Customer Reviews for

Orange Is the New Black: My Year in a Women's Prison

Average Rating 4
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(36)

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Most Helpful Favorable Review

25 out of 33 people found this review helpful.

An interesting memoir of life behind bars

I've been curious about this book for a few months, since stumbling across it one day at the bookstore. I'm definitely glad I finally read it; it's a great story and an interesting look at women's prisons from the view of someone who spent some time in one. Orange is th...
I've been curious about this book for a few months, since stumbling across it one day at the bookstore. I'm definitely glad I finally read it; it's a great story and an interesting look at women's prisons from the view of someone who spent some time in one. Orange is the New Black is the story of Piper Kerman, who is sentenced to 15 months in a federal minimum-security prison for a 10-year old drug offense -- carrying a suitcase of drug money for an ex-girlfriend.

Piper isn't exactly someone I was prepared to feel a lot of sympathy towards; she was in a position of privilege (relative to her fellow inmates), having had access to a great lawyer, the support of family and friends, etc. But I ended the book thinking that her story is a great (and important) example of the absurdity of the war on drugs and mandatory minimum sentencing, and so many of the other problems with our criminal justice system. I liked the honesty of her storytelling, and that she was able to portray so well the humanity, friendships, and humor of the women she encountered behind bars. The stories of pedicures, special dinners, birthday surprises, welcoming parties, etc. brought an entirely deeper level of understanding of the women that were imprisoned along with her. Factual research strewn throughout the book's pages also takes this from simply being a memoir of Kerman's stay in Danbury to a source for information on policies and realities of the federal detention system. As someone with an outsider's point of view as well as an insider's view, Piper is able to show the reader just how broken the system is and how little it prepares women for life on the outside.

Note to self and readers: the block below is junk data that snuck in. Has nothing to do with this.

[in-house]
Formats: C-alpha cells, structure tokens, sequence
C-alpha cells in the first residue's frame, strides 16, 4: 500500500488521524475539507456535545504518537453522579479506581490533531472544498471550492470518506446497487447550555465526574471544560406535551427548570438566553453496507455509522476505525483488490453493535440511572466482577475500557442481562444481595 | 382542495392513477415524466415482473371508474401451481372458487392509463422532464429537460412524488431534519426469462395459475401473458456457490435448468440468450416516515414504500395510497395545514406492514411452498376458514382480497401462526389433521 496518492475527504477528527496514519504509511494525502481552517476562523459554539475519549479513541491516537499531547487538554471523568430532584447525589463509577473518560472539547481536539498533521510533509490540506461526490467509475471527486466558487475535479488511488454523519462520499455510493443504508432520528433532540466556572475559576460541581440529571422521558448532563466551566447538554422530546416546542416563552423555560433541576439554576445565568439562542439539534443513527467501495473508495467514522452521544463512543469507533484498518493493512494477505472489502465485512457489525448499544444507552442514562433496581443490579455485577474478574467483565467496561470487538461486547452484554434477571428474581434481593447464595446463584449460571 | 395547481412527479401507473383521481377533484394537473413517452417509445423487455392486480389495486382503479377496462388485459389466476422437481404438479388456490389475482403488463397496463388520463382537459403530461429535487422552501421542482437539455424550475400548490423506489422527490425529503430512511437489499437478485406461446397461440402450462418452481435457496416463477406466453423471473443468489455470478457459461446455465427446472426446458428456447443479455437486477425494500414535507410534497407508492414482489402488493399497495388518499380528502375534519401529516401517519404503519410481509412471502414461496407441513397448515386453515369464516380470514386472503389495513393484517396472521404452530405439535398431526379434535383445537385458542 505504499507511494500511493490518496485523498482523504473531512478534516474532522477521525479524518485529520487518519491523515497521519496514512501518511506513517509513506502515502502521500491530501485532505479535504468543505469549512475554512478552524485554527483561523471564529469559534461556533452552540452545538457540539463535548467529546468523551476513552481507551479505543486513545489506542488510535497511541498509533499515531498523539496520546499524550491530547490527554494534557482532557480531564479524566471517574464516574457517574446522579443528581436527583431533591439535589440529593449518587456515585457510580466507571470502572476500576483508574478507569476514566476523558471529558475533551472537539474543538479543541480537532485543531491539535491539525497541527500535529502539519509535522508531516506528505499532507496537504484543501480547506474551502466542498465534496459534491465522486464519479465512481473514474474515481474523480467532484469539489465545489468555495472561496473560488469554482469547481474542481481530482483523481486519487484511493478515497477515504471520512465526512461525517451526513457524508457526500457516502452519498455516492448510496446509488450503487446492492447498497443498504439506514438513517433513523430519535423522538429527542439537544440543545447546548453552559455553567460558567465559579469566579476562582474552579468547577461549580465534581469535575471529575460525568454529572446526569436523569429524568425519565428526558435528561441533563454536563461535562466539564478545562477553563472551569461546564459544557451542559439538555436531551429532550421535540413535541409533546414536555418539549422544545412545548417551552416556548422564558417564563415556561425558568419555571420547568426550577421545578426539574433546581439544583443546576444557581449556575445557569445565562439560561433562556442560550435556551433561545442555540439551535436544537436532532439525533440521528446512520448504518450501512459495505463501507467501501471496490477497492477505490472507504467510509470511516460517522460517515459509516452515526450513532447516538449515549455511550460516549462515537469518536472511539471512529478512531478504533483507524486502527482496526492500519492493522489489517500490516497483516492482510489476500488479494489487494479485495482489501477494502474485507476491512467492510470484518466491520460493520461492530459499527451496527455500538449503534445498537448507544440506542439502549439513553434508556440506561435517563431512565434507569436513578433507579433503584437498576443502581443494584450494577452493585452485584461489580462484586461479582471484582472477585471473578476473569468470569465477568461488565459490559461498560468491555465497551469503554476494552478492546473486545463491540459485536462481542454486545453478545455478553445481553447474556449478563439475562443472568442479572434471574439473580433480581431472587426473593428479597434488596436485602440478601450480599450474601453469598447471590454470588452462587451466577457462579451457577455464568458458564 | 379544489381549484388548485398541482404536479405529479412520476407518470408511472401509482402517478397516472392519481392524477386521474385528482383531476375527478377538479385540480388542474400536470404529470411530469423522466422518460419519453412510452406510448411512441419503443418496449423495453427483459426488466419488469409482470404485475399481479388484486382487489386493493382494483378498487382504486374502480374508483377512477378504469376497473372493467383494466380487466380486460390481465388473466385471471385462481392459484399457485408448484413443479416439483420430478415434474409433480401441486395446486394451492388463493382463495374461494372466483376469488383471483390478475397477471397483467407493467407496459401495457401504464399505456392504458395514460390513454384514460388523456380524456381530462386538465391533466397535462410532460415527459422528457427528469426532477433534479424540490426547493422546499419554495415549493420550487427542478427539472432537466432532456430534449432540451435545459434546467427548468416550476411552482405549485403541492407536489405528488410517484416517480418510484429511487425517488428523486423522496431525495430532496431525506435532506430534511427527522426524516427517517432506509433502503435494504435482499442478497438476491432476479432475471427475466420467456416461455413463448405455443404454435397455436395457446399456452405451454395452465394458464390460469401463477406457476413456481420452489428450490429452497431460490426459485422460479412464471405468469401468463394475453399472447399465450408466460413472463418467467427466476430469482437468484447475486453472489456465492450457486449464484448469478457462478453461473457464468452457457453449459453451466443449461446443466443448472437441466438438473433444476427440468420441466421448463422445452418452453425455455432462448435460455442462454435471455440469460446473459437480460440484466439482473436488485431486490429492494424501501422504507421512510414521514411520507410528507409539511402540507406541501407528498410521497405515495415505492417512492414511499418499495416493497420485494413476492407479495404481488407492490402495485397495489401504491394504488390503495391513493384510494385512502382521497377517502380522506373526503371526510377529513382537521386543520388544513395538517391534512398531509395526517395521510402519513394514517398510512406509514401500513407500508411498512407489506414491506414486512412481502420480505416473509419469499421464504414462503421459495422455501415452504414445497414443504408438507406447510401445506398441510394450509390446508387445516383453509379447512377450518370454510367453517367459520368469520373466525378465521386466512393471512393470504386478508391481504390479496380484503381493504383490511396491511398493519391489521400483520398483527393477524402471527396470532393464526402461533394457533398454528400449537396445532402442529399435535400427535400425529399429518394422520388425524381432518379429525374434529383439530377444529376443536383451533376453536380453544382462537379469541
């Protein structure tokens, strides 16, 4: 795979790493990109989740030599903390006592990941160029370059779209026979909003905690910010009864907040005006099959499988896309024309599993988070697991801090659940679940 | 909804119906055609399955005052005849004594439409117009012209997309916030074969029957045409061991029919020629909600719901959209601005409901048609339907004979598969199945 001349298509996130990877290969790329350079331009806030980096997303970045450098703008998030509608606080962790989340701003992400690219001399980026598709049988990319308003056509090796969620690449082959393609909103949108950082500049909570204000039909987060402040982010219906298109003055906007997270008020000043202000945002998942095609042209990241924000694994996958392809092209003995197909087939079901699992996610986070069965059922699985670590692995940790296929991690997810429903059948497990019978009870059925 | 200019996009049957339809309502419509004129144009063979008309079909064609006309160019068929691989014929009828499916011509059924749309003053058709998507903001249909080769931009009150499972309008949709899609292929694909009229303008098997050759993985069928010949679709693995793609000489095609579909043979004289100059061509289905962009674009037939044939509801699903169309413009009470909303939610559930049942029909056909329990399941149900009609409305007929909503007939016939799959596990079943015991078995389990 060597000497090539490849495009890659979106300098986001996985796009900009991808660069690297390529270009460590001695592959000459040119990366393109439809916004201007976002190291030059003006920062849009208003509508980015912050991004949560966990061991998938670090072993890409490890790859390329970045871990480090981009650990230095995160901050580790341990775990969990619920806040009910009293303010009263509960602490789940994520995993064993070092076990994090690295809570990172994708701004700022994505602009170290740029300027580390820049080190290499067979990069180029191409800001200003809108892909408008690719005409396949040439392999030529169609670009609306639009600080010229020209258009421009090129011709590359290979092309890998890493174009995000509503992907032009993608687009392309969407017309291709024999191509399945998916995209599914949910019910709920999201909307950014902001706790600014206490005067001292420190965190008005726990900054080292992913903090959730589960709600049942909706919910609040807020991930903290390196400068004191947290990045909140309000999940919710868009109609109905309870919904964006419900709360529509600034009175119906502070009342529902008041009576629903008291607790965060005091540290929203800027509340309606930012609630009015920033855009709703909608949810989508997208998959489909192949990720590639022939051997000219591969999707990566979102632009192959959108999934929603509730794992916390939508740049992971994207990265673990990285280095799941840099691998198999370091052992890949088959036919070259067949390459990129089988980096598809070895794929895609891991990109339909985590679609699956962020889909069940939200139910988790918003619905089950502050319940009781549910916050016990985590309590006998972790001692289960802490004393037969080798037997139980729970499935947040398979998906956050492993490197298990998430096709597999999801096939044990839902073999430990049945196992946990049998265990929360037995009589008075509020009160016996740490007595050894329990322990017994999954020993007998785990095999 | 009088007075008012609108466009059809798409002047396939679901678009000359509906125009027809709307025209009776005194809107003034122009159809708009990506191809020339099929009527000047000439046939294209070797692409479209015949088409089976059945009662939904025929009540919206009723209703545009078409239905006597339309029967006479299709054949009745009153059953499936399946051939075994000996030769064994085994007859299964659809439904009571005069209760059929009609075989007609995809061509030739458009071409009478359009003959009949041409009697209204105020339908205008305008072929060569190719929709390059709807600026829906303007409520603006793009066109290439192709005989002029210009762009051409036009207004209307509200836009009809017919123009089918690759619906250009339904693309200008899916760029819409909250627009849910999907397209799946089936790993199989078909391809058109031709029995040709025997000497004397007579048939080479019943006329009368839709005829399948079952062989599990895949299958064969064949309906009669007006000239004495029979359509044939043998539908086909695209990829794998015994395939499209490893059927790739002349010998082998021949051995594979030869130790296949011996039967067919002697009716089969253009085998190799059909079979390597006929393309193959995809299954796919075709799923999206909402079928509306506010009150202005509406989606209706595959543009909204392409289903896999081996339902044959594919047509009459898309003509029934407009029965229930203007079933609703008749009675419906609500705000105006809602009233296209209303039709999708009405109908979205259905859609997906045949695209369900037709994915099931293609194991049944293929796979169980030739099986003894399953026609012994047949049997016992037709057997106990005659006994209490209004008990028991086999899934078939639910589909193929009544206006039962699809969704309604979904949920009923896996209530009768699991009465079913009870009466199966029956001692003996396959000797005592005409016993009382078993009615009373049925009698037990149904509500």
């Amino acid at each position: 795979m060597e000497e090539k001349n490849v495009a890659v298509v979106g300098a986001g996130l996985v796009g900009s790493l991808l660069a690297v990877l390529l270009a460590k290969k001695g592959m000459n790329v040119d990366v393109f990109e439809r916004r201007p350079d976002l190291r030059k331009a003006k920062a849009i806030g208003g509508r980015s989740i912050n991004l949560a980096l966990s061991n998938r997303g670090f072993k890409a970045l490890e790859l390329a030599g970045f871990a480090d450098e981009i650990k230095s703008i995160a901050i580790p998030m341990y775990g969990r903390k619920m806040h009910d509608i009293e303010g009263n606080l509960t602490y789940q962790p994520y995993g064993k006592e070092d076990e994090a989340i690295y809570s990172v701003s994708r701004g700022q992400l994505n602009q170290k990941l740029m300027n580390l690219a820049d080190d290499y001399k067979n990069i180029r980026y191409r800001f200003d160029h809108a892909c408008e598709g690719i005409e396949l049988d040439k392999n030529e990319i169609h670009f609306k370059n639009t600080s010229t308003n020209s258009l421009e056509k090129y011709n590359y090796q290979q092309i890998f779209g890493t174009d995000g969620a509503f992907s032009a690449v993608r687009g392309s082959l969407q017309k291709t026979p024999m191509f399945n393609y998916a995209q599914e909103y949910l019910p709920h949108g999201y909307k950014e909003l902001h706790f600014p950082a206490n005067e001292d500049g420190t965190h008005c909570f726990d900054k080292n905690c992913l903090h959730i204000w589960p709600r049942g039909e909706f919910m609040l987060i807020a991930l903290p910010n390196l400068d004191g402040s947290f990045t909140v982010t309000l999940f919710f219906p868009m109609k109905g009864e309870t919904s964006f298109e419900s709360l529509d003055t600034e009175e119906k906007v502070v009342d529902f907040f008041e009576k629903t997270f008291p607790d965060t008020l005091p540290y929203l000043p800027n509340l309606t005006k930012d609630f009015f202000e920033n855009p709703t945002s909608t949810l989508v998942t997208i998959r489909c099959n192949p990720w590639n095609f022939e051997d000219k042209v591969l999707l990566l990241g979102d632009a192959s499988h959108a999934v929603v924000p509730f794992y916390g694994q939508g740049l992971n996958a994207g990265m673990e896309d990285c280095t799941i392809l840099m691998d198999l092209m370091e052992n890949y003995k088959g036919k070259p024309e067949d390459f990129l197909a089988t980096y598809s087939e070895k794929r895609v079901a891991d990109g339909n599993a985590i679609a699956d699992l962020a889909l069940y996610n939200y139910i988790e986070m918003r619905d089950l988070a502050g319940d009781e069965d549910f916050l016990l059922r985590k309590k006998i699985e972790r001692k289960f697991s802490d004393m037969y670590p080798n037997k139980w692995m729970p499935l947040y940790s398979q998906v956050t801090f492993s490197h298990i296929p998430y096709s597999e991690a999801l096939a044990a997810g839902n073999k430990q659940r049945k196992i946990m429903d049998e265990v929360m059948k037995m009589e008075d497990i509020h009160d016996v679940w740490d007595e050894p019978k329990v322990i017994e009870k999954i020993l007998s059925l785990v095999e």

Definitely a recommended read for anyone who is interested in criminal justice and prisons, but also an interesting book in general for anyone else.

posted by crazylilcuban on February 7, 2011

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Most Helpful Critical Review

70 out of 98 people found this review helpful.

What a disappointment!!

I was so disappointed with this book, I couldn't even finish it. Kerman took absolutely no responsibility for what she did. She offered no explanations besides, wow it's exciting to get involved with a lesbian lover and drug smuggling ring right after college. Um- no it...
I was so disappointed with this book, I couldn't even finish it. Kerman took absolutely no responsibility for what she did. She offered no explanations besides, wow it's exciting to get involved with a lesbian lover and drug smuggling ring right after college. Um- no it's not. She glosses over her involvement, implied she did nothing wrong, and acted like it's so easy to get away from that life. Just hop on a plane to San Fran and get a new boyfriend! I thought it would get better once her prison sentence started, but I was wrong. There was nothing interesting here. Kerman comes across as an elitist snob who taught the prisoners how to read! She saved them with her college education! Listening to her moan about the indignities of prison was more than I could bear, especially when it seemed like she was going to detail Martha Stewart's stay there. That was enough for me.

posted by 1420737 on June 7, 2010

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  • Anonymous

    Posted June 7, 2010

    I Also Recommend:

    What a disappointment!!